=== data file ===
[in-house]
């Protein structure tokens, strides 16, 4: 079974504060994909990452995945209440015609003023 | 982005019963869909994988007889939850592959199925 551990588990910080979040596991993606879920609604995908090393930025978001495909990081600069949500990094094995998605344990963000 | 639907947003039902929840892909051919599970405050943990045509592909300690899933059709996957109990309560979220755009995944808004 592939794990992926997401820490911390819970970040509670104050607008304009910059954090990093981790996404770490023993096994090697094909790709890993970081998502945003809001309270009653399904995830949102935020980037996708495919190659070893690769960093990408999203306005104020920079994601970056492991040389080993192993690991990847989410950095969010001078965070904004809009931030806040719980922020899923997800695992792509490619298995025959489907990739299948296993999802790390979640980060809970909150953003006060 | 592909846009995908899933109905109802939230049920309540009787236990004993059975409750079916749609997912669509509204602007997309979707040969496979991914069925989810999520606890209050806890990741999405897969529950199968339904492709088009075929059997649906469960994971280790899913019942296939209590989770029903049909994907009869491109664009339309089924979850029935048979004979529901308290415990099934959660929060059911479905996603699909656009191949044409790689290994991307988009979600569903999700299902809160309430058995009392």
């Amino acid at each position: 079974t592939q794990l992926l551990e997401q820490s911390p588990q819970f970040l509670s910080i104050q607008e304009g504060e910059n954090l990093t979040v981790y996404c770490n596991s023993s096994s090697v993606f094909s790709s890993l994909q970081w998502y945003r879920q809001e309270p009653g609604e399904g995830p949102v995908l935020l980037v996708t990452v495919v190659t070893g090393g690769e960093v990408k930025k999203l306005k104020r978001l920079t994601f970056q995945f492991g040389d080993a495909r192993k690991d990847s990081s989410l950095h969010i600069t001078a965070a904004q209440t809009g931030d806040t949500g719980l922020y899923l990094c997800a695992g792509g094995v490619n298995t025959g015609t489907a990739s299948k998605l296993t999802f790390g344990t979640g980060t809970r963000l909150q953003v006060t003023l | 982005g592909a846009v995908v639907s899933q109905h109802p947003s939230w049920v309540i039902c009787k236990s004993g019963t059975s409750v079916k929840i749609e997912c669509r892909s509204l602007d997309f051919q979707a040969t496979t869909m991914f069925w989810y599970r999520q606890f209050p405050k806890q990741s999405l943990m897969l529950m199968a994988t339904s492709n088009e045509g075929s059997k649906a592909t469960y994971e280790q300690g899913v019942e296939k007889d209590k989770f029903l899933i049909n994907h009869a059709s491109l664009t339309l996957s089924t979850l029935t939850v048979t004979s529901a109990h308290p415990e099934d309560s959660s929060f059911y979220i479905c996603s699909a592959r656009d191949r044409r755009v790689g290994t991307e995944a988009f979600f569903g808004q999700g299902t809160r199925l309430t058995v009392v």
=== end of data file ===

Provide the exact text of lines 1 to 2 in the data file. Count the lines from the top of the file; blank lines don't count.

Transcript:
[in-house]
């Protein structure tokens, strides 16, 4: 079974504060994909990452995945209440015609003023 | 982005019963869909994988007889939850592959199925 551990588990910080979040596991993606879920609604995908090393930025978001495909990081600069949500990094094995998605344990963000 | 639907947003039902929840892909051919599970405050943990045509592909300690899933059709996957109990309560979220755009995944808004 592939794990992926997401820490911390819970970040509670104050607008304009910059954090990093981790996404770490023993096994090697094909790709890993970081998502945003809001309270009653399904995830949102935020980037996708495919190659070893690769960093990408999203306005104020920079994601970056492991040389080993192993690991990847989410950095969010001078965070904004809009931030806040719980922020899923997800695992792509490619298995025959489907990739299948296993999802790390979640980060809970909150953003006060 | 592909846009995908899933109905109802939230049920309540009787236990004993059975409750079916749609997912669509509204602007997309979707040969496979991914069925989810999520606890209050806890990741999405897969529950199968339904492709088009075929059997649906469960994971280790899913019942296939209590989770029903049909994907009869491109664009339309089924979850029935048979004979529901308290415990099934959660929060059911479905996603699909656009191949044409790689290994991307988009979600569903999700299902809160309430058995009392």